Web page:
Yadier Molina is signed through 2020, which creates the illusion of a catching logjam, but he’s somewhat fragile and Knizer and Kelly’s experience at corner infield spots (Knizner has played some first base as a pro, but did not in 2018) could enable the Cardinals to carry all three of them at some point. If tasked with everyday duty, we think Knizner would produce like an average everyday player.

Drafted: 1st Round, 2018 from O’Connor HS (AZ) (STL)
Age 18.5 Height 6′ 1″ Weight 210 Bat / Thr L / R FV 50
Tool Grades (Present/Future)
Hit Raw Power Game Power Run Fielding Throw
20/50 70/70 30/60 40/40 40/45 50/50

Gorman mashed good pitching as an underclassman and was universally regarded as one of the two safest high school hitters in the 2018 class until he suddenly started swinging over the top of mediocre high school breaking balls as a senior. In addition to those troublesome strikeouts, he looked less agile on defense than he had the previous summer. Teams generally thought these issues were correctable but they, and a few odd draft day dominoes, contributed to his slide back to the 19th overall pick.

After signing, Gorman paved over the Appalachain League (.350/.443/.664) and received a very aggressive promotion to Low-A, where he struggled to make contact. Gorman’s hand path is similar to Kyle Seager’s and that loop creates power, but also some length, so there’s some hit-related risk here. But Gorman is a physical beast with a chance to stay at third and hit for huge, potentially middle-of-the-order power.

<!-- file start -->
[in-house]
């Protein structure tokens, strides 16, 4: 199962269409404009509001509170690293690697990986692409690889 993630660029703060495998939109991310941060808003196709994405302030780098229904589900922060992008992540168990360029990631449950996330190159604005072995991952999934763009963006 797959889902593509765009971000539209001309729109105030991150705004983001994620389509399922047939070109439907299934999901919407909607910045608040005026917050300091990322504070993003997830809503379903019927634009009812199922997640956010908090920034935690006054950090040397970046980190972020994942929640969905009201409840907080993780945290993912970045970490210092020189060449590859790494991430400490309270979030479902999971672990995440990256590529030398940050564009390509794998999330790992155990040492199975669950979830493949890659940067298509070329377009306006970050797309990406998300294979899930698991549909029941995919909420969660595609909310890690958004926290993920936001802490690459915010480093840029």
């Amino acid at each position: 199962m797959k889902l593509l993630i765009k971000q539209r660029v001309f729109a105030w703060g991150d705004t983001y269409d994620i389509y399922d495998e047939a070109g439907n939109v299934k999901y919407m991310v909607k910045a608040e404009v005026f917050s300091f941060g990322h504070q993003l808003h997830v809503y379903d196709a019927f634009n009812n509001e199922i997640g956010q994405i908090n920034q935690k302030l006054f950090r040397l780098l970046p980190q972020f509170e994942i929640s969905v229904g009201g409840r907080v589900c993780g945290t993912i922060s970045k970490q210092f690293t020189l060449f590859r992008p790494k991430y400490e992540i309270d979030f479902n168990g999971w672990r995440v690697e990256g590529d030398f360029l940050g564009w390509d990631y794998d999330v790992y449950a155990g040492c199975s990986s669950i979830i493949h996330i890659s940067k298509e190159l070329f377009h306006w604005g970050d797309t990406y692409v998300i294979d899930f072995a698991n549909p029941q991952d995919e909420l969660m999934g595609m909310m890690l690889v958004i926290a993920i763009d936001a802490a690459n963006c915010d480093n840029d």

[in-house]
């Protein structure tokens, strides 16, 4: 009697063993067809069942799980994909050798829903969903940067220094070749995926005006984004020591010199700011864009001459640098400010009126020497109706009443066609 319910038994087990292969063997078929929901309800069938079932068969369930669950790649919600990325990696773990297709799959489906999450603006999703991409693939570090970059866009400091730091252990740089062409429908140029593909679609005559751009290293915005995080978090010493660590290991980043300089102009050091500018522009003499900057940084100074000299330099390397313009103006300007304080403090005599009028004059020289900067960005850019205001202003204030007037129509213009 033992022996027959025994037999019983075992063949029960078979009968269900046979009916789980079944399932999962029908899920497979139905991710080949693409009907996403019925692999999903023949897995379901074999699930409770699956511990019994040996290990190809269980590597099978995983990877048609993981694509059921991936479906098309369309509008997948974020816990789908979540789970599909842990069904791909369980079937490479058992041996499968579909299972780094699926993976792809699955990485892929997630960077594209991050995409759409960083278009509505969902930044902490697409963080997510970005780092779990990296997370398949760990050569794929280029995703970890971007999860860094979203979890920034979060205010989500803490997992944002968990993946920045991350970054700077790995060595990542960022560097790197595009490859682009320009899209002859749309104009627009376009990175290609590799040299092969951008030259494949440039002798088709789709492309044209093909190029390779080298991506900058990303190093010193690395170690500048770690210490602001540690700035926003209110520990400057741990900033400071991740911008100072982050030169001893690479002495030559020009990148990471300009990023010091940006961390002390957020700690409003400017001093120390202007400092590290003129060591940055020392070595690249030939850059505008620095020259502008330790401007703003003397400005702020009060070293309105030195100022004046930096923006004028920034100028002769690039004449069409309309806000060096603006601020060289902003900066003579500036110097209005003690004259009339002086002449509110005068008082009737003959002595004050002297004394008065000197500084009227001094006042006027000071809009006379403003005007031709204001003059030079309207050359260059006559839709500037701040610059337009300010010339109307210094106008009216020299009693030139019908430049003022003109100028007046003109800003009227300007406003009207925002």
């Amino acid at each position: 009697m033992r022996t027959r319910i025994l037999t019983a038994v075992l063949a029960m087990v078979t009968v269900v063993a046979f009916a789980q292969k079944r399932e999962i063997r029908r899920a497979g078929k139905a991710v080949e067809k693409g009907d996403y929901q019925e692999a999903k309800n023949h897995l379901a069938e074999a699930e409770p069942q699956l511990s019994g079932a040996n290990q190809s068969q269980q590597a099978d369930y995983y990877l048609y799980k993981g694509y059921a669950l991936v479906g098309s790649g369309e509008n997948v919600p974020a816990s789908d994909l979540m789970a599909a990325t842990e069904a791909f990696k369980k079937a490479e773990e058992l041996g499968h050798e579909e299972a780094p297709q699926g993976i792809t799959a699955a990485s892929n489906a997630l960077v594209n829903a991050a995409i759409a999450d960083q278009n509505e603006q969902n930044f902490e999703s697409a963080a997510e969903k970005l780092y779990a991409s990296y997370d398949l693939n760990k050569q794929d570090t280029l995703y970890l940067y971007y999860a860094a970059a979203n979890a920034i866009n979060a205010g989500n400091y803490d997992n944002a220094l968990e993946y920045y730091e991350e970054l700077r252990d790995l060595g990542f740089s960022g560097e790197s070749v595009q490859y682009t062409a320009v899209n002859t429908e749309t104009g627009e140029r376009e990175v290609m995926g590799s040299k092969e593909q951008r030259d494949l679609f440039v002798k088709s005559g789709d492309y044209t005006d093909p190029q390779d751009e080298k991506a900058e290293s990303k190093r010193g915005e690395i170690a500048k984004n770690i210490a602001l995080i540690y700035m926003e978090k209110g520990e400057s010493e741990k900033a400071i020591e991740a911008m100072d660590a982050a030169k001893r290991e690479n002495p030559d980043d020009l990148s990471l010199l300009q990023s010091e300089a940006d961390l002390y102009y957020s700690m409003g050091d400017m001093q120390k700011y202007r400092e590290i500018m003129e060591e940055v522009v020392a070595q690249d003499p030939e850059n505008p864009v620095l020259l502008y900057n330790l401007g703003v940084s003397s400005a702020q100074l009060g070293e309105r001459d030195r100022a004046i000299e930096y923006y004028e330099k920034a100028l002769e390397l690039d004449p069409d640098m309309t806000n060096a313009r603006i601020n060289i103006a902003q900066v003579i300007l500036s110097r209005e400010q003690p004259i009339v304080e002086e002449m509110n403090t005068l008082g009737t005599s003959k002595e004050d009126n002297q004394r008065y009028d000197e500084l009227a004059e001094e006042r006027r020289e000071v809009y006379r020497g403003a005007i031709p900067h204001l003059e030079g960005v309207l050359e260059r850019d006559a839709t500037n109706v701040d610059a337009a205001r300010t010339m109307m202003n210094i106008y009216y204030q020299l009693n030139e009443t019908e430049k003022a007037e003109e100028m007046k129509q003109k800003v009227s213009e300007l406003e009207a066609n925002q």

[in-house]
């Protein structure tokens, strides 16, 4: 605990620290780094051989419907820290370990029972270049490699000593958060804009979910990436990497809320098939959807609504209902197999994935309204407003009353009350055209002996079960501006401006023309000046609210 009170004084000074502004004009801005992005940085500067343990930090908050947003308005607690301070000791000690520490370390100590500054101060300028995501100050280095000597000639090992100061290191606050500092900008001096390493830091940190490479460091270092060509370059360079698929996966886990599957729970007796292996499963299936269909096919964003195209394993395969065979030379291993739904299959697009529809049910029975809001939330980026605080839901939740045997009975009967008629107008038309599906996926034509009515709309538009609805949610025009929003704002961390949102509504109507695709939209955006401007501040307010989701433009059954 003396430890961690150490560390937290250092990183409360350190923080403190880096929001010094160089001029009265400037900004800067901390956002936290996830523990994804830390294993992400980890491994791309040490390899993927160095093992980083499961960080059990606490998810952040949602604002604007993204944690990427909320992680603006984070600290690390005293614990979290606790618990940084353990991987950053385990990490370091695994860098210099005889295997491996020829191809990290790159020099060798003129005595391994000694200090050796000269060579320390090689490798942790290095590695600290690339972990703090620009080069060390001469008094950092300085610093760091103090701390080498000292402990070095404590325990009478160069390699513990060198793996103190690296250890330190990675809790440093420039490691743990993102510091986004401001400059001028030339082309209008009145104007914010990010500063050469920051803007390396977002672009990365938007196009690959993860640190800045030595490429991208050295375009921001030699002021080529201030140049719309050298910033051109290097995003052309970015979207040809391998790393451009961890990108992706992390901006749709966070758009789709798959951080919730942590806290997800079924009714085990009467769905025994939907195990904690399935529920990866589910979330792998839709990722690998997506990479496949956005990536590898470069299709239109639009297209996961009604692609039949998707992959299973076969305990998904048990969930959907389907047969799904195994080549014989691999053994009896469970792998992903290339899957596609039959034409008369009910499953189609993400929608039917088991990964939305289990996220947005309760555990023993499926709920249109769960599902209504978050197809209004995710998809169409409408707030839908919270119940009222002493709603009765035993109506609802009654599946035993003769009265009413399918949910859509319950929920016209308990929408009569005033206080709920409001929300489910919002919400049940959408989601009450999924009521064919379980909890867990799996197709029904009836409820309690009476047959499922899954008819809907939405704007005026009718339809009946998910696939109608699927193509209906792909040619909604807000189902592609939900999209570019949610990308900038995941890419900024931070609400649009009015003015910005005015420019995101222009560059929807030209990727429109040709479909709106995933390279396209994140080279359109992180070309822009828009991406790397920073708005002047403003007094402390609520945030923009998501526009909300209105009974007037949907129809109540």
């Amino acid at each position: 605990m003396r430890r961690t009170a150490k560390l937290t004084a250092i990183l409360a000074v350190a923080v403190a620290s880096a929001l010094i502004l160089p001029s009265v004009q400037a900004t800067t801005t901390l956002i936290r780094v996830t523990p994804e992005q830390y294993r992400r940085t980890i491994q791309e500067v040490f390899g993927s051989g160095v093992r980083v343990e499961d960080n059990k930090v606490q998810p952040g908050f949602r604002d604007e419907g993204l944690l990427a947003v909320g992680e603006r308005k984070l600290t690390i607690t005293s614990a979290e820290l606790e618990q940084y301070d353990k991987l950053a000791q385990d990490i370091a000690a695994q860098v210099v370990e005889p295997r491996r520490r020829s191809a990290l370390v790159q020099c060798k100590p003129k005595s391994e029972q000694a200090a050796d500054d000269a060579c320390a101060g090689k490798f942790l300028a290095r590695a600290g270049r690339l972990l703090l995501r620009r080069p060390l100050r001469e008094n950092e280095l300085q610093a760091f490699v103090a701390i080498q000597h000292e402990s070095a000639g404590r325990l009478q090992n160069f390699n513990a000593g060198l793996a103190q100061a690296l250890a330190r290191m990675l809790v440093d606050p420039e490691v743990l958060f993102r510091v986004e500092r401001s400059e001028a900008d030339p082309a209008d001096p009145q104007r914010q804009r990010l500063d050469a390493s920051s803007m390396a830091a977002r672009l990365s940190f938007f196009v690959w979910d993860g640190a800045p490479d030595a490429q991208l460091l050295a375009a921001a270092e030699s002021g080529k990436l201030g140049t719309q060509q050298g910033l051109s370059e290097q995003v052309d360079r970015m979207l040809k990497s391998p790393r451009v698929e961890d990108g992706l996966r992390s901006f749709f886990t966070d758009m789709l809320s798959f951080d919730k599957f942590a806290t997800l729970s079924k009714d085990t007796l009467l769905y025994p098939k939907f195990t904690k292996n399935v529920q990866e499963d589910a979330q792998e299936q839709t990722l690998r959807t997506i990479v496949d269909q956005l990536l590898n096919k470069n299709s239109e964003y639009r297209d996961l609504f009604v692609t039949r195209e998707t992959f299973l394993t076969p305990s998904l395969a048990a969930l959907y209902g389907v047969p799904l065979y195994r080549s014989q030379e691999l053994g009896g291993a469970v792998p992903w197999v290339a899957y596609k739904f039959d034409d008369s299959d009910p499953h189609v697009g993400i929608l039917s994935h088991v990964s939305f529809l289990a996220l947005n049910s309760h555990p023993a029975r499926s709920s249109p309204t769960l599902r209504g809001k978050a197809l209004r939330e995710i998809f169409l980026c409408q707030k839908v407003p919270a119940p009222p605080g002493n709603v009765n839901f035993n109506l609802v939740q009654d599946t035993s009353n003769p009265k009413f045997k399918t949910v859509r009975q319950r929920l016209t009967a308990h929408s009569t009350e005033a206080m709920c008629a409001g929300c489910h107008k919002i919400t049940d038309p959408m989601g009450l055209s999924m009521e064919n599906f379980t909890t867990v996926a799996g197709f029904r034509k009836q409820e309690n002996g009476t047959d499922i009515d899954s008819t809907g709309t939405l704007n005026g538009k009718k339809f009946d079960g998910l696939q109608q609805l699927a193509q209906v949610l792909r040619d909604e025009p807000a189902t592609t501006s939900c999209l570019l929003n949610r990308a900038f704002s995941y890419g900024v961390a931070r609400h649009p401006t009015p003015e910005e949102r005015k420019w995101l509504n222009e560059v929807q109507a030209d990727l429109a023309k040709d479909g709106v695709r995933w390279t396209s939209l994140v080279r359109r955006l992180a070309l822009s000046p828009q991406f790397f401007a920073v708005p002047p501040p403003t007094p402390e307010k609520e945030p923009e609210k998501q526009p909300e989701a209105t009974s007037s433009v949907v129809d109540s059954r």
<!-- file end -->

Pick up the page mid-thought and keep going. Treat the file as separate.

45 FV Prospects

Drafted: 1st Round, 2016 from Elk Grove HS (CA) (STL)
Age 20.1 Height 6′ 3″ Weight 195 Bat / Thr S / L FV 45
Tool Grades (Present/Future)
Hit Raw Power Game Power Run Fielding Throw
30/45 55/60 40/55 50/40 45/50 55/55

Though his surface-level stats — .245/.340/.376 in parts of three pro seasons — aren’t impressive, Carlson is a 2019 breakout candidate. Switch-hitters with power are rare and Carlson has all-fields pop from both sides of the plate that, in 2018, was masked by the cavernous ballparks of the Florida State League. A waist-high leg kick and loose, active hands provide much of the thump, and Carlson is athletic enough to make use of a swing with that much movement and not have it negatively impacted his timing. Though he has limited bat control, Carlson is adept at picking hittable pitchces to attack, and cut his K% down to 17% in 2018 while maintaining his above-average 11% walk rate.